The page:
This development should serve as a stark reminder to us all – of how important it is for cities to develop diversified, modern economies. Overdependence on any one ge, singular industries leads to overexposure in the case of downturns or, in GM’s case, outright shutdowns. It hurts the local economy, which impacts employment and wage growth, which impacts the housing market.

Oshawa, thankfully in recent years, has been diversifying its economy and expanding in technology, education and other industries. It will help, but the impact of the GM closure will likely play out over many months, if not years.

These developments could push housing in Oshawa into a buyers’ market, and prospective buyers could benefit from more options and softening prices.

In new homes, builders remain undeterred, encouraged by the longer-term growth and development throughout the Durham Region. Still, some may offer incentives such as discounts or inclusions to entice qualified buyers.

 

RELATED READING

GTA moving into balanced market for 2019

GTA new home market gains further momentum in October

What the GM plant closure means for Oshawa’s economy and housing market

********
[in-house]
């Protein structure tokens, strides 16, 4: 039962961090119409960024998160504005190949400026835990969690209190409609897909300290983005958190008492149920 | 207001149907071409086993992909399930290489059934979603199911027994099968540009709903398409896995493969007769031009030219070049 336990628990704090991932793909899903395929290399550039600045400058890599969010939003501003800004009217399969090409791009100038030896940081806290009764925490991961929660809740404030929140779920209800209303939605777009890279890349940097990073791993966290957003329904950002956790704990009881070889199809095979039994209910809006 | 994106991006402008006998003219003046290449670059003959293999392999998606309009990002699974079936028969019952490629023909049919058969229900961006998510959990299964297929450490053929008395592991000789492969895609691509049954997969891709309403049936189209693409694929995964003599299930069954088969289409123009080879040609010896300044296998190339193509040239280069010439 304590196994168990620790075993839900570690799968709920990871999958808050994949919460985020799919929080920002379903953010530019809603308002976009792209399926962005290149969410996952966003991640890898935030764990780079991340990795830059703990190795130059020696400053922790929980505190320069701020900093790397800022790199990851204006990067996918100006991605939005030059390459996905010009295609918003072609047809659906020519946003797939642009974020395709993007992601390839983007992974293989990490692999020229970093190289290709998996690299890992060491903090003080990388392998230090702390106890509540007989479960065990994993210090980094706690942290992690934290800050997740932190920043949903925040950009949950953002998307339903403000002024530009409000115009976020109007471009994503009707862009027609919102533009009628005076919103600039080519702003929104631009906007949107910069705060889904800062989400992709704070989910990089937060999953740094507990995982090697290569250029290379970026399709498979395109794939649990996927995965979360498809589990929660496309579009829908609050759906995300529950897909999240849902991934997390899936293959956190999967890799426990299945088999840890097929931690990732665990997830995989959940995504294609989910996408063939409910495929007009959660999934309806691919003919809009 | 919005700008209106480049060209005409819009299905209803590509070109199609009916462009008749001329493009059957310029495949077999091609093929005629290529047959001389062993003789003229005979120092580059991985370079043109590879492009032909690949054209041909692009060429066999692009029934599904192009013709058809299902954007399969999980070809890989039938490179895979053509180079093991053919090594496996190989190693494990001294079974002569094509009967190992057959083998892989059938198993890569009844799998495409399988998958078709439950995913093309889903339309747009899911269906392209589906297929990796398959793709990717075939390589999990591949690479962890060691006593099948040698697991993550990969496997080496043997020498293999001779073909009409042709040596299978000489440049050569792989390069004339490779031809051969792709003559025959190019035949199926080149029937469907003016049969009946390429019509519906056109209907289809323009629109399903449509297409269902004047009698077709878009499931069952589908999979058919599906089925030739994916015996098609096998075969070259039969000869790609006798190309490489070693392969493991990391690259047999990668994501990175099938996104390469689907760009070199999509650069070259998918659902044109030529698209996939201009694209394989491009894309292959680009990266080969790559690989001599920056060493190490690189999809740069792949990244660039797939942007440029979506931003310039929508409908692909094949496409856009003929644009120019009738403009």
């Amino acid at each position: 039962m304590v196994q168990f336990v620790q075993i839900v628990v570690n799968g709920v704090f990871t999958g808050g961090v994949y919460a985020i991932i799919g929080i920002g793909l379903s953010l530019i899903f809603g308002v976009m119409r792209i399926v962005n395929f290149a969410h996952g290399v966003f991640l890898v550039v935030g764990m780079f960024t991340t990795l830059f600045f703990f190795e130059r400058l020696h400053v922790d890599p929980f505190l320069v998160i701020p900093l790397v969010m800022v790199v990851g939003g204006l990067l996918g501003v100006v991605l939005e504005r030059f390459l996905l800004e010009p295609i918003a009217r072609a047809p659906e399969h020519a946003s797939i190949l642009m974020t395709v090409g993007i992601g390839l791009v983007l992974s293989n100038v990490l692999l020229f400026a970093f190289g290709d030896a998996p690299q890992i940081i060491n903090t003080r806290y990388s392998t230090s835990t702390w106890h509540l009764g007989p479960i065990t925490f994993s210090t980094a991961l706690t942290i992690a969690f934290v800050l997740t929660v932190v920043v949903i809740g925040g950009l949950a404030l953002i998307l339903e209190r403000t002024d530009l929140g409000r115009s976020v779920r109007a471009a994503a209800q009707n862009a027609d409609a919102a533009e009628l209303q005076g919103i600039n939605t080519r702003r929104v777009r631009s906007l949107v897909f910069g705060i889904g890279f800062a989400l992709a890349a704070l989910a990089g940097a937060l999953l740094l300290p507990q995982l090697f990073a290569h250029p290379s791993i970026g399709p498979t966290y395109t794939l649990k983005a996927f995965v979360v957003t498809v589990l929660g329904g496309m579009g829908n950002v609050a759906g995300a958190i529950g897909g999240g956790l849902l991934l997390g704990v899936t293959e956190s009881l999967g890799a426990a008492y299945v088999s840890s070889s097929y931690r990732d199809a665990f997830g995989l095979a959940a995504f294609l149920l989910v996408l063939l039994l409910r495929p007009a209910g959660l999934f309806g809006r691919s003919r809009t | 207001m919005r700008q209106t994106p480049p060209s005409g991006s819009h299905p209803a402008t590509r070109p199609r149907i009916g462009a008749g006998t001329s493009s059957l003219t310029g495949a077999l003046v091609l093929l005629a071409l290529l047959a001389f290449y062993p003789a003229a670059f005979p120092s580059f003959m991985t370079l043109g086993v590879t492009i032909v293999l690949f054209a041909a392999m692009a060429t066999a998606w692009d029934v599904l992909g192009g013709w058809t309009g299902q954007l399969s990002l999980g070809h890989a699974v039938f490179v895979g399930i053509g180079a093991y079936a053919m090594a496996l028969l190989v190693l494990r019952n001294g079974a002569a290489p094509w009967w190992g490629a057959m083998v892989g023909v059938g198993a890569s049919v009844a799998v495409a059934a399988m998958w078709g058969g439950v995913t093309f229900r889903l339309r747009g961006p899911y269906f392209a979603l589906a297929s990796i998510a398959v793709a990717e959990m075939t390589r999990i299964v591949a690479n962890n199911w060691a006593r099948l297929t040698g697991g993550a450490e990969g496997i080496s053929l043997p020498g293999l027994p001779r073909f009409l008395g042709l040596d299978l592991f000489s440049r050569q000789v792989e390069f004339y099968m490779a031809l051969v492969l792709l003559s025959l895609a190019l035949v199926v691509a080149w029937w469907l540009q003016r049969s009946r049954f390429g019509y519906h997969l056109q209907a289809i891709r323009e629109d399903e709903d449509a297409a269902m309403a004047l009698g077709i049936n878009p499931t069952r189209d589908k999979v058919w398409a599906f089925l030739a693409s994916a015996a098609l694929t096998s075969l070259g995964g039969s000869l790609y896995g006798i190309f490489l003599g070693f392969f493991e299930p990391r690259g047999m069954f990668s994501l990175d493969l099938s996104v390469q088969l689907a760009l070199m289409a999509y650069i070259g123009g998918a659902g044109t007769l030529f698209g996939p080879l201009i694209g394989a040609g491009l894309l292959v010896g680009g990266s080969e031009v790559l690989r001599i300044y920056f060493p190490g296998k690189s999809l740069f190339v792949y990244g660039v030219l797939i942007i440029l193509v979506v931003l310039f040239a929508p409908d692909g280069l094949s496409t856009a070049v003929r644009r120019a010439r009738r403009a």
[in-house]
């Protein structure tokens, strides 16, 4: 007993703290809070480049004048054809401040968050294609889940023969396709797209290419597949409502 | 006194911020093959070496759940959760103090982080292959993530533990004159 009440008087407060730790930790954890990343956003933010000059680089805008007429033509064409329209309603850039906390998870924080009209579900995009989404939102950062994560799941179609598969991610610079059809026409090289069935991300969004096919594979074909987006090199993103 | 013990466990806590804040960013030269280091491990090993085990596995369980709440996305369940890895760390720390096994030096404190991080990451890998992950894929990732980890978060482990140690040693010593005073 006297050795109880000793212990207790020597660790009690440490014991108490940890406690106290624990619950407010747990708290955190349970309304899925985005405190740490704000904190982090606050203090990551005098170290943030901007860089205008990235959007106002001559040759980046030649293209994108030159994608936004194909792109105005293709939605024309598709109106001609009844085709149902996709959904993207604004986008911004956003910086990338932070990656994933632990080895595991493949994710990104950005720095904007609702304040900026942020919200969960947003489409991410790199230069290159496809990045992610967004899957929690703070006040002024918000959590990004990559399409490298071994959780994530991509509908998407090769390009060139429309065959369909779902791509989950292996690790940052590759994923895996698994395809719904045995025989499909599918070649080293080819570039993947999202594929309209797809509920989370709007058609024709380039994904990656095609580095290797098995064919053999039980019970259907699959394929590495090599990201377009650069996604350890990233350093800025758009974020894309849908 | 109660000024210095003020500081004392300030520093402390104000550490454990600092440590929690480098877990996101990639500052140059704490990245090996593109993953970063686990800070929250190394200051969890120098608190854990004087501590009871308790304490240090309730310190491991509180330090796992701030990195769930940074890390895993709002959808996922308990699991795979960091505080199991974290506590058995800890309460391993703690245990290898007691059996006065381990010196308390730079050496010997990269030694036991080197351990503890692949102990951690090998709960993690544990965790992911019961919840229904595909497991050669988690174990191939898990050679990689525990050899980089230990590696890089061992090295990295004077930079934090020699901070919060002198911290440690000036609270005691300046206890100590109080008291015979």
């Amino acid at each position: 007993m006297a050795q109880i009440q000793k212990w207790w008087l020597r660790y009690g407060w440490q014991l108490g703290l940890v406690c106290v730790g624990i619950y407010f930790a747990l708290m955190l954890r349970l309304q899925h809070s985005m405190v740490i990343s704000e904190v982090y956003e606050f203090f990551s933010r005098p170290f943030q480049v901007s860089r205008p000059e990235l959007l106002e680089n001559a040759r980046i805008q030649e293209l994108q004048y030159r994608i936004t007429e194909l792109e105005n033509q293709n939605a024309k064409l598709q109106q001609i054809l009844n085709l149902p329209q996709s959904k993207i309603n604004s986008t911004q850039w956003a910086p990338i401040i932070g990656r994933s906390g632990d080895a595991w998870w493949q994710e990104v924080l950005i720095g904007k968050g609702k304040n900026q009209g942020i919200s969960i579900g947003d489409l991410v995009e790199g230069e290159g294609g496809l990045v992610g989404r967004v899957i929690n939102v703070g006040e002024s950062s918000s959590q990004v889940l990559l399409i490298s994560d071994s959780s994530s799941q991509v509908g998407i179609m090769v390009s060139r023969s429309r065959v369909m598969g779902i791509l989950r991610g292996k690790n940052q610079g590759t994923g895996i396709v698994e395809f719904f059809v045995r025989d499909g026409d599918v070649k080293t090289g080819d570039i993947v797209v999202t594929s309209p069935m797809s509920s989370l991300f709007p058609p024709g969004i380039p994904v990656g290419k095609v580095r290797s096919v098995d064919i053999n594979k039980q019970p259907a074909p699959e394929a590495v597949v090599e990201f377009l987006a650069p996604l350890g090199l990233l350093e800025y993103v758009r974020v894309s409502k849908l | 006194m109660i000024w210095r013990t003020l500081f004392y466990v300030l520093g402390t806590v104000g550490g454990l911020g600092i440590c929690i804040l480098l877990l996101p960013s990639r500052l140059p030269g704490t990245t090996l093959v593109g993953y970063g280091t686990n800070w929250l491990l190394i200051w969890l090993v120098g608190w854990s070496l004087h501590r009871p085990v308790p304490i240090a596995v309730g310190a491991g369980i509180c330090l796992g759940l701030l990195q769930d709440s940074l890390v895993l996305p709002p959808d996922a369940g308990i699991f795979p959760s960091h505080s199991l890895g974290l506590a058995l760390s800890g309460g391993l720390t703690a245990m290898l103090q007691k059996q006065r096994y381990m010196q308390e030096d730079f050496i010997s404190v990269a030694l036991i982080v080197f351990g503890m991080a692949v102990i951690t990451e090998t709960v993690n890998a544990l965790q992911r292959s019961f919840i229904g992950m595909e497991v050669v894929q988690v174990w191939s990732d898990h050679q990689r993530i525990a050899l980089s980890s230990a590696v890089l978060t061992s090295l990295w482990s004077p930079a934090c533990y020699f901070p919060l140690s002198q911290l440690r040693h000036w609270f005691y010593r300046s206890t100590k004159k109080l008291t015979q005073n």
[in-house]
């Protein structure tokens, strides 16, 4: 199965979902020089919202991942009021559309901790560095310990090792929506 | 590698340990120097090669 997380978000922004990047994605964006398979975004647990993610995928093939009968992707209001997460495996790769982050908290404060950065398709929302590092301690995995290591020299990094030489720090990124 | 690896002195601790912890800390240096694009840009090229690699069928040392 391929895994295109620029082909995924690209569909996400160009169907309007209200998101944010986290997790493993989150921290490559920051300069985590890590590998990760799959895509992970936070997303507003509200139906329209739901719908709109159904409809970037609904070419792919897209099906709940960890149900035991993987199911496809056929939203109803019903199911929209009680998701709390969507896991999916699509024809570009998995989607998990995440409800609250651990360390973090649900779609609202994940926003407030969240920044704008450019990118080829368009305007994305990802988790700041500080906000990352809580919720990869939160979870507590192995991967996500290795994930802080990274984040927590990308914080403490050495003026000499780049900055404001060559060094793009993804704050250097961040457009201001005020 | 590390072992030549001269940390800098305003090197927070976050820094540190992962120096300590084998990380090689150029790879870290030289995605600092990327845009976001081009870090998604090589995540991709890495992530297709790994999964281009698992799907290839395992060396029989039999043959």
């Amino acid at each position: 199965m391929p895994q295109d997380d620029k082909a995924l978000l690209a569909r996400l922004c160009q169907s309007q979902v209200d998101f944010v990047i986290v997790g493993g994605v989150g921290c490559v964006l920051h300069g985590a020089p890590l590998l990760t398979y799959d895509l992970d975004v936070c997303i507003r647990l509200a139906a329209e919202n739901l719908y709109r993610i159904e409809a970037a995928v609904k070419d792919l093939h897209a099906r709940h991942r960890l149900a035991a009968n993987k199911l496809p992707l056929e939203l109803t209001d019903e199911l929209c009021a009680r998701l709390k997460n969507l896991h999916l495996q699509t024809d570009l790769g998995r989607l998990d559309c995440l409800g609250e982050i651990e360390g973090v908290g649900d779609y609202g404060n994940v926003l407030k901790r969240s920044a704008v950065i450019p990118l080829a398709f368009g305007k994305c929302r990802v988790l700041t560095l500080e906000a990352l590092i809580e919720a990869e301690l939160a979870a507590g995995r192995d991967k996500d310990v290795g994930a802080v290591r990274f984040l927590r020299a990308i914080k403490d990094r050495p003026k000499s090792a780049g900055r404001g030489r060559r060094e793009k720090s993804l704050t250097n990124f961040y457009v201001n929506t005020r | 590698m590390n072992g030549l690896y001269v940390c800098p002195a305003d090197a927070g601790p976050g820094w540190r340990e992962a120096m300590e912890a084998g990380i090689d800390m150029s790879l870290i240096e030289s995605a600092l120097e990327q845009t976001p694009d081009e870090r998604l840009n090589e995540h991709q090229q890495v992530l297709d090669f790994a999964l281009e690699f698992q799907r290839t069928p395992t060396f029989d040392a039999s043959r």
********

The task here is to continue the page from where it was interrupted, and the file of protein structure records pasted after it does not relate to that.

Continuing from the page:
New home buying opportunities abound in Oshawa and Durham Region

Where are interest rates headed in 2019?

 

 

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Ontario web

Ontario government commits to housing action plan

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Ontario government commits to housing action plan

Ontario web
Steve Clark, minister of Municipal Affairs and Housing

The Ontario government says it is committed to a housing plan that makes more good quality places to live available for “the hardworking people of the province.”

“In communities all across Ontario, people are struggling to find housing they can afford,” says Steve Clark, minister of Municipal Affairs and Housing. “We’re taking action to help create more housing faster, give people more choice and bring down housing costs.”

Ontario is knocking down barriers to people getting housing they can afford that meets their needs, through:

 

  • Legislation that would make new rental units exempt from rent control, effective Nov. 15, 2018, while preserving rent increase limits for existing tenants
  • Ending the previous government’s expensive and ineffective Development Charges Rebate Program
  • Seeking public input on ways the government can remove barriers to building the right kind of housing in the right places. This input will inform a broader housing supply action plan. The consultation includes a downloadable toolkit so community groups can host local roundtables and share their thoughts with the province.